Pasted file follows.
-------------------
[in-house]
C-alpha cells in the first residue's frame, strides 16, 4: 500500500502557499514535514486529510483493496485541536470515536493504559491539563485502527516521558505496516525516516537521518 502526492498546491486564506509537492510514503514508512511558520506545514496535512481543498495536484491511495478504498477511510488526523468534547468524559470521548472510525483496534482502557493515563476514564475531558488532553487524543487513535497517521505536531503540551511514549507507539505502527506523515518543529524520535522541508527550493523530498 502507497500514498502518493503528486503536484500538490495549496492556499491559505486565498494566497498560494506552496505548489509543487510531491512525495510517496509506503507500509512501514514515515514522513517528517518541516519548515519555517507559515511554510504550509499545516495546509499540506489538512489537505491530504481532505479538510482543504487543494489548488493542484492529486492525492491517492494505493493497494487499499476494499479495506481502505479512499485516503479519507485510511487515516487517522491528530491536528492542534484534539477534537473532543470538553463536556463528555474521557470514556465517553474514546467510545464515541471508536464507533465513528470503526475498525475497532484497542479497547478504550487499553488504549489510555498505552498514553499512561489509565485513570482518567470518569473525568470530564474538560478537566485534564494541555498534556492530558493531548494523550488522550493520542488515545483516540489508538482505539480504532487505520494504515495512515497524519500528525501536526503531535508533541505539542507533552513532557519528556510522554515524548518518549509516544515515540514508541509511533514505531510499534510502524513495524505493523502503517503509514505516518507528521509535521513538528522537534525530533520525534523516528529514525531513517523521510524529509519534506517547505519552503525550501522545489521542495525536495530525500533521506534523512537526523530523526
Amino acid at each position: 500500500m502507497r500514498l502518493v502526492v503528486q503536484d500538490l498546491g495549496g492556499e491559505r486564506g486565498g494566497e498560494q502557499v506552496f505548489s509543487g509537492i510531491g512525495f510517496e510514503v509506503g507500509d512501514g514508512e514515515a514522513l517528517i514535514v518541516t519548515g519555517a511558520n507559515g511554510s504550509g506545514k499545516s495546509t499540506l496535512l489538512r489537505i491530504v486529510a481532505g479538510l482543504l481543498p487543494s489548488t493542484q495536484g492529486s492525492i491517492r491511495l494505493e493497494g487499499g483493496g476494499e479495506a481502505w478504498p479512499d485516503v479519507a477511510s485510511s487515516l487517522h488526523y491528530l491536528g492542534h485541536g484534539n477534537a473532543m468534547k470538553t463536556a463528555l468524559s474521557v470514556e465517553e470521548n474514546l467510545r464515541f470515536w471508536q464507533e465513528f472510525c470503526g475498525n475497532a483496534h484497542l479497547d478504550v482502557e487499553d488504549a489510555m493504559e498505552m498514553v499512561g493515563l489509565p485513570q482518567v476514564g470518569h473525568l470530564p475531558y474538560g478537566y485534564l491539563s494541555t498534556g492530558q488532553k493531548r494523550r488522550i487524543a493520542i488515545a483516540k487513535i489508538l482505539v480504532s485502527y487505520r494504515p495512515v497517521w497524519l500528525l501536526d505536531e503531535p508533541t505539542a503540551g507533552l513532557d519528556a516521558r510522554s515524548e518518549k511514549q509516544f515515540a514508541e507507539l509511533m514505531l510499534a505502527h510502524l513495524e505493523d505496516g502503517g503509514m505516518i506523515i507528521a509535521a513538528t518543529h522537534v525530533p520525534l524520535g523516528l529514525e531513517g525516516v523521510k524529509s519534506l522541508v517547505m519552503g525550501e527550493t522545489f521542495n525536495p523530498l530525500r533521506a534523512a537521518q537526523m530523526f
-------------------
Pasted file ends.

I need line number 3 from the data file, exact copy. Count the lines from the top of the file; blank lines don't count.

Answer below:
Amino acid at each position: 500500500m502507497r500514498l502518493v502526492v503528486q503536484d500538490l498546491g495549496g492556499e491559505r486564506g486565498g494566497e498560494q502557499v506552496f505548489s509543487g509537492i510531491g512525495f510517496e510514503v509506503g507500509d512501514g514508512e514515515a514522513l517528517i514535514v518541516t519548515g519555517a511558520n507559515g511554510s504550509g506545514k499545516s495546509t499540506l496535512l489538512r489537505i491530504v486529510a481532505g479538510l482543504l481543498p487543494s489548488t493542484q495536484g492529486s492525492i491517492r491511495l494505493e493497494g487499499g483493496g476494499e479495506a481502505w478504498p479512499d485516503v479519507a477511510s485510511s487515516l487517522h488526523y491528530l491536528g492542534h485541536g484534539n477534537a473532543m468534547k470538553t463536556a463528555l468524559s474521557v470514556e465517553e470521548n474514546l467510545r464515541f470515536w471508536q464507533e465513528f472510525c470503526g475498525n475497532a483496534h484497542l479497547d478504550v482502557e487499553d488504549a489510555m493504559e498505552m498514553v499512561g493515563l489509565p485513570q482518567v476514564g470518569h473525568l470530564p475531558y474538560g478537566y485534564l491539563s494541555t498534556g492530558q488532553k493531548r494523550r488522550i487524543a493520542i488515545a483516540k487513535i489508538l482505539v480504532s485502527y487505520r494504515p495512515v497517521w497524519l500528525l501536526d505536531e503531535p508533541t505539542a503540551g507533552l513532557d519528556a516521558r510522554s515524548e518518549k511514549q509516544f515515540a514508541e507507539l509511533m514505531l510499534a505502527h510502524l513495524e505493523d505496516g502503517g503509514m505516518i506523515i507528521a509535521a513538528t518543529h522537534v525530533p520525534l524520535g523516528l529514525e531513517g525516516v523521510k524529509s519534506l522541508v517547505m519552503g525550501e527550493t522545489f521542495n525536495p523530498l530525500r533521506a534523512a537521518q537526523m530523526f